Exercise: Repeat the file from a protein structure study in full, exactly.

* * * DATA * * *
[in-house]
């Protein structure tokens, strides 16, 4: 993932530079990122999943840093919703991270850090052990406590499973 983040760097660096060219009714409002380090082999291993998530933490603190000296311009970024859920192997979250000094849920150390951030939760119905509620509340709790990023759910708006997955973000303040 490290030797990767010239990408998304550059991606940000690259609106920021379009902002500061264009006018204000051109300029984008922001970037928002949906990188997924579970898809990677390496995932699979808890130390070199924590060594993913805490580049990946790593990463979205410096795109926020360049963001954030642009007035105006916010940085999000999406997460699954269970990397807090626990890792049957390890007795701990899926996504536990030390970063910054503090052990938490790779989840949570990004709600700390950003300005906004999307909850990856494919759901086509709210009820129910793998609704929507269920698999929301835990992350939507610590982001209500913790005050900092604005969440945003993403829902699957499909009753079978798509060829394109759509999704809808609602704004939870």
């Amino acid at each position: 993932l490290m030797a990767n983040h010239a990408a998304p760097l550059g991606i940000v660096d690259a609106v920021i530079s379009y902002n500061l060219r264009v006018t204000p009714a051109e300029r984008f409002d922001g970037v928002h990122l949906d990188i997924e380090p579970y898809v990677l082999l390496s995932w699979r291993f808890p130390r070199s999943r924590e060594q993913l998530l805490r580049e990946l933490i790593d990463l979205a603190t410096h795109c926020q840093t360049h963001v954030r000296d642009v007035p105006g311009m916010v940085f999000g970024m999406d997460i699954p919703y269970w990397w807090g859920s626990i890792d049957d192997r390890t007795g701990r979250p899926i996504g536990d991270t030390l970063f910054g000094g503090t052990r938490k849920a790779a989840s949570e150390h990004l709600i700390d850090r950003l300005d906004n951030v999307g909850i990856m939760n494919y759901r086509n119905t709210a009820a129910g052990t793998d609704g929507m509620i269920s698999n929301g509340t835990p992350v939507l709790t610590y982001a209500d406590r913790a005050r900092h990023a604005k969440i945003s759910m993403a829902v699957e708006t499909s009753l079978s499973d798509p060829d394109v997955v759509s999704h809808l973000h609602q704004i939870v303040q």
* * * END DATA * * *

[in-house]
């Protein structure tokens, strides 16, 4: 993932530079990122999943840093919703991270850090052990406590499973 983040760097660096060219009714409002380090082999291993998530933490603190000296311009970024859920192997979250000094849920150390951030939760119905509620509340709790990023759910708006997955973000303040 490290030797990767010239990408998304550059991606940000690259609106920021379009902002500061264009006018204000051109300029984008922001970037928002949906990188997924579970898809990677390496995932699979808890130390070199924590060594993913805490580049990946790593990463979205410096795109926020360049963001954030642009007035105006916010940085999000999406997460699954269970990397807090626990890792049957390890007795701990899926996504536990030390970063910054503090052990938490790779989840949570990004709600700390950003300005906004999307909850990856494919759901086509709210009820129910793998609704929507269920698999929301835990992350939507610590982001209500913790005050900092604005969440945003993403829902699957499909009753079978798509060829394109759509999704809808609602704004939870």
């Amino acid at each position: 993932l490290m030797a990767n983040h010239a990408a998304p760097l550059g991606i940000v660096d690259a609106v920021i530079s379009y902002n500061l060219r264009v006018t204000p009714a051109e300029r984008f409002d922001g970037v928002h990122l949906d990188i997924e380090p579970y898809v990677l082999l390496s995932w699979r291993f808890p130390r070199s999943r924590e060594q993913l998530l805490r580049e990946l933490i790593d990463l979205a603190t410096h795109c926020q840093t360049h963001v954030r000296d642009v007035p105006g311009m916010v940085f999000g970024m999406d997460i699954p919703y269970w990397w807090g859920s626990i890792d049957d192997r390890t007795g701990r979250p899926i996504g536990d991270t030390l970063f910054g000094g503090t052990r938490k849920a790779a989840s949570e150390h990004l709600i700390d850090r950003l300005d906004n951030v999307g909850i990856m939760n494919y759901r086509n119905t709210a009820a129910g052990t793998d609704g929507m509620i269920s698999n929301g509340t835990p992350v939507l709790t610590y982001a209500d406590r913790a005050r900092h990023a604005k969440i945003s759910m993403a829902v699957e708006t499909s009753l079978s499973d798509p060829d394109v997955v759509s999704h809808l973000h609602q704004i939870v303040q």